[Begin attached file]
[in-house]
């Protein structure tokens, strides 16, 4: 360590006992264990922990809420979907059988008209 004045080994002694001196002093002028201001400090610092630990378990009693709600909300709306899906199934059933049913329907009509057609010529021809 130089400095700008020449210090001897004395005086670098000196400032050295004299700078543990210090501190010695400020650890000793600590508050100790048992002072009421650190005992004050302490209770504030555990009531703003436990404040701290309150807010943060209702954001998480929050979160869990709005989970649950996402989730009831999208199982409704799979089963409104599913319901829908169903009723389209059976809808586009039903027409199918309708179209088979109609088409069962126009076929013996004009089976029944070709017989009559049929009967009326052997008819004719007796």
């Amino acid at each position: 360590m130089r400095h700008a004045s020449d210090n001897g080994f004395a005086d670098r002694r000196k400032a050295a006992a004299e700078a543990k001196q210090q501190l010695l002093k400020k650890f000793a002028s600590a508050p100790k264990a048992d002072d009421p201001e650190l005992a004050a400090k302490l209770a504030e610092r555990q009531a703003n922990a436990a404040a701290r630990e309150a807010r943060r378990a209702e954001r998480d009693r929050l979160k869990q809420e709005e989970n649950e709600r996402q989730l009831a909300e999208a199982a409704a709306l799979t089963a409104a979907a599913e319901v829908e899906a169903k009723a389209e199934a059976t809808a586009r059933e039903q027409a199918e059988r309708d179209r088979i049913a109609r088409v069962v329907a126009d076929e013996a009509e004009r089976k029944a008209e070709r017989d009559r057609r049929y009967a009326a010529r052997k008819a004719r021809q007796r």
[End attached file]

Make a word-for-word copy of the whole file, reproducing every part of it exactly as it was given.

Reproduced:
[in-house]
């Protein structure tokens, strides 16, 4: 360590006992264990922990809420979907059988008209 004045080994002694001196002093002028201001400090610092630990378990009693709600909300709306899906199934059933049913329907009509057609010529021809 130089400095700008020449210090001897004395005086670098000196400032050295004299700078543990210090501190010695400020650890000793600590508050100790048992002072009421650190005992004050302490209770504030555990009531703003436990404040701290309150807010943060209702954001998480929050979160869990709005989970649950996402989730009831999208199982409704799979089963409104599913319901829908169903009723389209059976809808586009039903027409199918309708179209088979109609088409069962126009076929013996004009089976029944070709017989009559049929009967009326052997008819004719007796």
């Amino acid at each position: 360590m130089r400095h700008a004045s020449d210090n001897g080994f004395a005086d670098r002694r000196k400032a050295a006992a004299e700078a543990k001196q210090q501190l010695l002093k400020k650890f000793a002028s600590a508050p100790k264990a048992d002072d009421p201001e650190l005992a004050a400090k302490l209770a504030e610092r555990q009531a703003n922990a436990a404040a701290r630990e309150a807010r943060r378990a209702e954001r998480d009693r929050l979160k869990q809420e709005e989970n649950e709600r996402q989730l009831a909300e999208a199982a409704a709306l799979t089963a409104a979907a599913e319901v829908e899906a169903k009723a389209e199934a059976t809808a586009r059933e039903q027409a199918e059988r309708d179209r088979i049913a109609r088409v069962v329907a126009d076929e013996a009509e004009r089976k029944a008209e070709r017989d009559r057609r049929y009967a009326a010529r052997k008819a004719r021809q007796r």